Using GPG for SSH Authentication

It's a fairly simply process to have gpg-agent handle your SSH authentication. To start off, you'll need to have a private GnuPG key generated with an appropriate subkey for authentication. Once that's taken care of, open up ~/.gnupg/gpg-agent.conf

$ cat ~/.gnupg/gpg-agent.conf
default-cache-ttl 60
max-cache-ttl 120

Now you'll need to append the following to ~/.bashrc, or the appropriate rc file for your shell

$ cat ~/.bashrc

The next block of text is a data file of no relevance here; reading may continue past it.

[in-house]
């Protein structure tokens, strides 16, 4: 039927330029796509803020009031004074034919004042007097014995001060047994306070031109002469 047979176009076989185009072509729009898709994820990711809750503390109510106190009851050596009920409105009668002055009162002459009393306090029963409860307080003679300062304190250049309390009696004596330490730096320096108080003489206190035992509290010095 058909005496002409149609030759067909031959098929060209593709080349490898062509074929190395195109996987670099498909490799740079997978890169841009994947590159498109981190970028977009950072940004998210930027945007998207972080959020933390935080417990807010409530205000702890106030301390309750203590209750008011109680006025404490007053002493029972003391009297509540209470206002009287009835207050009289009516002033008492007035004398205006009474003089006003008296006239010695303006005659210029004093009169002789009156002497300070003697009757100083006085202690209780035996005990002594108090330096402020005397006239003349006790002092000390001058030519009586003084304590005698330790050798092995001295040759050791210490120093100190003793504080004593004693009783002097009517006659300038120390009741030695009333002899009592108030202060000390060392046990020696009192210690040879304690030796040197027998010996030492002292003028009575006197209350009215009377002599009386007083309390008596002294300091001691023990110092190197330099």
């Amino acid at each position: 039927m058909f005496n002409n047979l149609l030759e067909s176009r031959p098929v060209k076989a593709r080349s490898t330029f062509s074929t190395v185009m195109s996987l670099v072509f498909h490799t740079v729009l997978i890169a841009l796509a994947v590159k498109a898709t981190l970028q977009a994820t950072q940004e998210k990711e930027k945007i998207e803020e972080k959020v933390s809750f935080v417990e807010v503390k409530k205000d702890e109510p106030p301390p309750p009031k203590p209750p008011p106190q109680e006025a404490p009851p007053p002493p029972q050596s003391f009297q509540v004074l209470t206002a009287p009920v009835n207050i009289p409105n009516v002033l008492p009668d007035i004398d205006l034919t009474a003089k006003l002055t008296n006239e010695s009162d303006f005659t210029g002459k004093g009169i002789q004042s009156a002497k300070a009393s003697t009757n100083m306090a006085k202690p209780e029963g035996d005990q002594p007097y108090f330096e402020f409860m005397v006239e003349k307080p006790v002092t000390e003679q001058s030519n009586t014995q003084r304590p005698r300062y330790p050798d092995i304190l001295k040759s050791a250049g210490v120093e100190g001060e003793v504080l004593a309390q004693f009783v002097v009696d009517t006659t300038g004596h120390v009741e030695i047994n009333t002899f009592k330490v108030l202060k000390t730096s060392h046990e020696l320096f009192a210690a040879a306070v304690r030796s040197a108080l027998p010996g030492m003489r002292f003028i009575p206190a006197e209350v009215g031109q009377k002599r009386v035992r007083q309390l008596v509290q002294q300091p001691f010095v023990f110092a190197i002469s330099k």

export GPG_TTY="$(tty)"
export SSH_AUTH_SOCK=$(gpgconf --list-dirs agent-ssh-socket)
gpg-connect-agent updatestartuptty /bye

Once that's done, you'll need to let gpg-agent know which GnuPG subkey to use for SSH authentication. Run gpg --with-keygrip -k <email> and copy the keygrip associated with the subkey you've generated specifically for authentication only. Now, open ~/.gnupg/sshcontrol and paste the keygrip into that file. Verify that the correct keygrip has been selected by running ssh-add -L and comparing it against the output of gpg --export-ssh-key <keyid>. If it's correct, kill off gpg-agent with killall gpg-agent, then open up a new terminal and attempt to connect to a server!

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